child sexual abuse

Posted by on Dec 1, 2016 in | 0 comments

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  • ‘How can You Do This Work?’ Responding to Questions about the Experience of Working with Women Who Were Subjected to Child Sexual Abuse— Sue Mann

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    This paper explores ways of understanding the experience of therapists who work in the field of child sexual abuse. The author describes how she is regularly asked by women who consult her, ‘How can you do this work?’ The first section of this paper explores the different meanings that this question can have for those women who ask it of their therapist. The second section considers the many different experiences that the author has in counselling conversations with women who have been subjected to child sexual abuse. The final section particularly focuses on those experiences of therapist distress that sometimes accompany this sort of work. A range of questions are provided in the hope that these will be helpful to other therapists.

  • Prisoner Rape Support Package: Addressing sexual assault in men’s prisons — David Denborough and the Preventing Prisoner Rape Project

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    The following support package has been developed to try to provide assistance to men who have been raped or sexually assaulted in prison. It has been developed by the Preventing Prisoner Rape Project. This project, based at Dulwich Centre in Adelaide, Australia, is hoping to: raise awareness about the issue of rape in prisons; reach out and support prison rape survivors; support those workers both inside and outside prisons who are trying to deal with the issue of sexual violence in detention; and bring about appropriate law reform and changes to prison administration in order to prevent prisoner rape. This package relates to men’s experience. In the near future we hope to be able to develop a similar package for female survivors of prisoner rape. While currently in written form, we hope to make CDs and tapes of this information and distribute these within prisons. We would value your feedback as this is a continuing project.

  • Forgiveness and child sexual abuse: A matrix of meanings— Alan Jenkins, Maxine Joy & Rob Hall

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    Extract:

    he concept of forgiveness, along with notions of apology and atonement for wrongs, can constitute highly significant preoccupations for individuals and communities whose lives have been affected by abuse. People who have been abused, those who have acted abusively and members of their families and broader communities may all have concerns and hopes about forgiveness and atonement. In the aftermath of sexual abuse, concerns about forgiveness may range from, ‘I’ll never forgive’ to ‘Why can’t I forgive?’ and these concerns may be met with preoccupations like, ‘I’ve said I’m sorry, surely it’s time for her to forgive me’ and ‘You must learn to forgive and forget’.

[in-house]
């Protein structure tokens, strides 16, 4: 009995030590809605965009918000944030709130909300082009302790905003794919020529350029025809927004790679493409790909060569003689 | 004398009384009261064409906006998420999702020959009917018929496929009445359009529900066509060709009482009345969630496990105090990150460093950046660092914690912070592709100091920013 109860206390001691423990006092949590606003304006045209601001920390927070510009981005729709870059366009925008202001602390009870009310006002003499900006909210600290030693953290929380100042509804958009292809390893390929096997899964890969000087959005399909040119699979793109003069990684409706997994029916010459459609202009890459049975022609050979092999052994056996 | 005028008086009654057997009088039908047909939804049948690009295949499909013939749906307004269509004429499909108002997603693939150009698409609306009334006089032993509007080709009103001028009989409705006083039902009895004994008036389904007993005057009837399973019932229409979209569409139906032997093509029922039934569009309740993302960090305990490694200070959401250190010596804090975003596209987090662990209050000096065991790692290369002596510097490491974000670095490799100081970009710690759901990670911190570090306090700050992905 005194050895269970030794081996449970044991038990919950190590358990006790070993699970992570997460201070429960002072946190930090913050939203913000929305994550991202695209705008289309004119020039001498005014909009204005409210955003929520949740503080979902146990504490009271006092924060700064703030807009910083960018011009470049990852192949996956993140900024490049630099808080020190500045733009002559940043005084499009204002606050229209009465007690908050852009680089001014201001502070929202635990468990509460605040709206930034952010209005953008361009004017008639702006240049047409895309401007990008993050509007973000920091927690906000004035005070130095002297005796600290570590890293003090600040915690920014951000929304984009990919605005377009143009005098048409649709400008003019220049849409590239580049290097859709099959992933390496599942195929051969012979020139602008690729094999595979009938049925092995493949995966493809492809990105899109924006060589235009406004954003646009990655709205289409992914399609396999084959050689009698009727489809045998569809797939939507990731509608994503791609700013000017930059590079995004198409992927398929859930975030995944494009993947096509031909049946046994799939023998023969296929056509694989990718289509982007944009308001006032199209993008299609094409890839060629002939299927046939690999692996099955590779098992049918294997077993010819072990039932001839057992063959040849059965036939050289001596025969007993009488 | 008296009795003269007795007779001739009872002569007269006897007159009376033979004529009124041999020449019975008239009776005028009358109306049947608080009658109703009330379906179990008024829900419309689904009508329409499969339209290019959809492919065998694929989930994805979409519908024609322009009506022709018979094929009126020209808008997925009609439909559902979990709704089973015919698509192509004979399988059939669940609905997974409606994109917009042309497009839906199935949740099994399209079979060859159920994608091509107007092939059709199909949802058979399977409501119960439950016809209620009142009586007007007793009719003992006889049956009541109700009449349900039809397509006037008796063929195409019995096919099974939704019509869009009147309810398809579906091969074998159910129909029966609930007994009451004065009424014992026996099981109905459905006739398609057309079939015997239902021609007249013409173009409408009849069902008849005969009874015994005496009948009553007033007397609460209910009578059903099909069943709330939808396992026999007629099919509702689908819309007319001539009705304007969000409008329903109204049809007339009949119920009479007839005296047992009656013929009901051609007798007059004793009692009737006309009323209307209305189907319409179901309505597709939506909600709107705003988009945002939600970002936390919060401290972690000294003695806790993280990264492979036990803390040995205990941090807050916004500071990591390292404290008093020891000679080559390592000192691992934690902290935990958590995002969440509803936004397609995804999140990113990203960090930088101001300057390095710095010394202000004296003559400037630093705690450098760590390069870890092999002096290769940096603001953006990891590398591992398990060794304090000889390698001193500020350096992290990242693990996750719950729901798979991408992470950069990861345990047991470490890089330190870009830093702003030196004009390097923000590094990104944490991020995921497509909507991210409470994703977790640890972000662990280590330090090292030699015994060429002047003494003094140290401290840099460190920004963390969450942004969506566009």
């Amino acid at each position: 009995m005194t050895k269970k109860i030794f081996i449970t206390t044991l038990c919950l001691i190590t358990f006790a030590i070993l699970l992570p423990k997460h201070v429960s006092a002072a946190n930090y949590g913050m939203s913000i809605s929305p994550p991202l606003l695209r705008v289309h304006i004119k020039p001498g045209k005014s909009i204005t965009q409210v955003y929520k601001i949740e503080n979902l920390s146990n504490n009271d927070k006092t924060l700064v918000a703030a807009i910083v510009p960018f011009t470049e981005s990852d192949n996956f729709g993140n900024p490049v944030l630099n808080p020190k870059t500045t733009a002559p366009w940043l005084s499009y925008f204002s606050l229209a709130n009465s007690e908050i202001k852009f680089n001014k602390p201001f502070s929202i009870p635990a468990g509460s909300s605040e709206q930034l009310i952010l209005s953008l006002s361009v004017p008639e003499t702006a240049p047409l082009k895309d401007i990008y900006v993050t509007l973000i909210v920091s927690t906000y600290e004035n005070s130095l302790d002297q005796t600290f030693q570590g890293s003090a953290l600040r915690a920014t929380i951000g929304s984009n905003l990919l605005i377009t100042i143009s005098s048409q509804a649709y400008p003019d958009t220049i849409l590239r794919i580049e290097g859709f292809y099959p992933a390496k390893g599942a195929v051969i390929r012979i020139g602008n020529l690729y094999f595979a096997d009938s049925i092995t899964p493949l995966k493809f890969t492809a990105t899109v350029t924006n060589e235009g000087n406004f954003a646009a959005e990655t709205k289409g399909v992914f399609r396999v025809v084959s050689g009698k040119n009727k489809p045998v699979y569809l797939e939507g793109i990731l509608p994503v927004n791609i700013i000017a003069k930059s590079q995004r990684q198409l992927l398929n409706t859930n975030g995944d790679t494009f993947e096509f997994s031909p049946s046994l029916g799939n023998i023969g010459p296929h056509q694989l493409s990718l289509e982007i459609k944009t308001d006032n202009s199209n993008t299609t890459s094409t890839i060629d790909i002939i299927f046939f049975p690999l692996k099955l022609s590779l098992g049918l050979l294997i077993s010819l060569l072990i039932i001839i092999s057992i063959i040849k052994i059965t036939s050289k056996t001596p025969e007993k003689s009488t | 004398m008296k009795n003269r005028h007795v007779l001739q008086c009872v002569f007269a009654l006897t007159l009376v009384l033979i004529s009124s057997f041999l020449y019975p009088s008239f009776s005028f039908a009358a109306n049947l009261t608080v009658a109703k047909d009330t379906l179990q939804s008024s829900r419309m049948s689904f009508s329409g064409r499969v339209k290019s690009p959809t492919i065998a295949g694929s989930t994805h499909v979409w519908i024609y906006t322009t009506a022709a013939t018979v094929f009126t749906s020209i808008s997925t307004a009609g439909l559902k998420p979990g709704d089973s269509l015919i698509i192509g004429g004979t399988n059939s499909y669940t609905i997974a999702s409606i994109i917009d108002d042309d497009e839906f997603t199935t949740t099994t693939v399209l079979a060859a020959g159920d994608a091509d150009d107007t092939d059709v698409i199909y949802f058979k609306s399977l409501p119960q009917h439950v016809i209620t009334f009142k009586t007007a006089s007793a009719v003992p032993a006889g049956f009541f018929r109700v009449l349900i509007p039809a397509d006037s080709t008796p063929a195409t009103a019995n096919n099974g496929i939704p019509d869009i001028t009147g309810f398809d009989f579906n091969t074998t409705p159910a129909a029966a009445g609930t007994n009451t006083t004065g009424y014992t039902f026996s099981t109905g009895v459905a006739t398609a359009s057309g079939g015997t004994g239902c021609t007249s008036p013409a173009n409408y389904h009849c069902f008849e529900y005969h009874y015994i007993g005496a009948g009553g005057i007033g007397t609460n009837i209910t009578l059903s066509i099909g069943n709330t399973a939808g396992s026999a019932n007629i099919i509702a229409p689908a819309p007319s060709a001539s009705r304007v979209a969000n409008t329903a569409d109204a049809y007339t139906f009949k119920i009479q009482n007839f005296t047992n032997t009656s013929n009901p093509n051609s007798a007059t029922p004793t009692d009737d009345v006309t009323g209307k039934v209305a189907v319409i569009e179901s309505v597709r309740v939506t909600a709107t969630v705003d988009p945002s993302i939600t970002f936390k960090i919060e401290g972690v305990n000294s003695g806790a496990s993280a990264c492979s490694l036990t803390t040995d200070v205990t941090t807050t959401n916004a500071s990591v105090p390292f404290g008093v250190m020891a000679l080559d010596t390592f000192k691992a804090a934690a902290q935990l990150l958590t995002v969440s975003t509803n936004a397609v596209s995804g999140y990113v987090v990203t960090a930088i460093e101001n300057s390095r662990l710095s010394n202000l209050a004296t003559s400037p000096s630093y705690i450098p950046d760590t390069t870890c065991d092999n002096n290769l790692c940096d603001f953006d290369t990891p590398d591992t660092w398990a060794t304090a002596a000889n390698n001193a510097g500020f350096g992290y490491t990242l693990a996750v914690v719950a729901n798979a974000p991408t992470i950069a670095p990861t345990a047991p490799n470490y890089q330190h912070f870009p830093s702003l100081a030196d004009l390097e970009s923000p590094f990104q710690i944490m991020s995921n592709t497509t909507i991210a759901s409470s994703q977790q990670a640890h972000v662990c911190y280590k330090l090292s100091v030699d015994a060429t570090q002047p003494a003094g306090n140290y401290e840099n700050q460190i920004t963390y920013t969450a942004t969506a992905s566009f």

1,962 Comments

  1. “Narrative therapy doesn’t believe in a ‘whole self’ which needs to be integrated but rather that our identities are made up of many stories, and that these stories are constantly changing.”

    I like this, I find it very compatible with my beliefs as a Buddhist. In Buddhism, as I understand it, mistaken beliefs about a solid, fixed “self” are the source of our suffering.

    I work with couples using EFT for couples, and in that approach, there is a big emphasis on externalising the problem as “the cycle that you get trapped in”, and encouraging couples to come up with their own name for it.

  2. Thank you for this. I am a counsellor, and trying to make as much as possible of my notes “in quotes”, that is, writing down things that the clients said. And not my own opinions.

  3. hello

    I the ED of a Friendship Center in Terrace, BC where were mostly target the indigenous population in our city of 12,000. I found your video interesting and something that we may want to try. Havee you been able to to do any follow ups studies to gage the long term effect of your program?

    Regards

    Cal Albright
    ED
    Kermode Friendship Center
    http://www.keremodefriendship.ca
    Terrace, BC
    Canada

  4. Thank you for this overview of Narrative Therapy. I am returning to practice after some time away, and these reminders are timely and appreciated.

  5. Hi Chris

    I really enjoyed watching your video about Narrative Walks. My project is based in Blaenau Gwent, in South Wales, Uk. I’m wondering whether I might use such an approach in my work with our Youth Service, who support young people between the ages of 11 and 25. Have you any thoughts on this? Are there any resources available, either free or to purchase?

    Best wishes

    Paul

    • Hi Paul, m

      Much of my early attempts of the program were with the 15-20 year old age bracket and I found it worked really well. When I recently had an opportunity to run the program again with this age bracket – I extended the finish time so that could spend more time at the stop points and have a fire at the last resting place to talk about our intentions after the walk. This meant that we used head torches for the 2km which added a bit of a sense of theatre to the day. It was pretty cool.

      If you email me on hello@embarkpsych.com I can send you the manual. Or ask any other questions via this page so others might share in the answers.

      CD

  6. Thank you for sharing your insights. This has been very enlightening as a student studying post-grad social work. Recently my tutorial group was discussing how professionals often use their interpretation and that clients may not get to see how some professionals interpret their stories, in this way many things can be missed especially what the client sees as being important.

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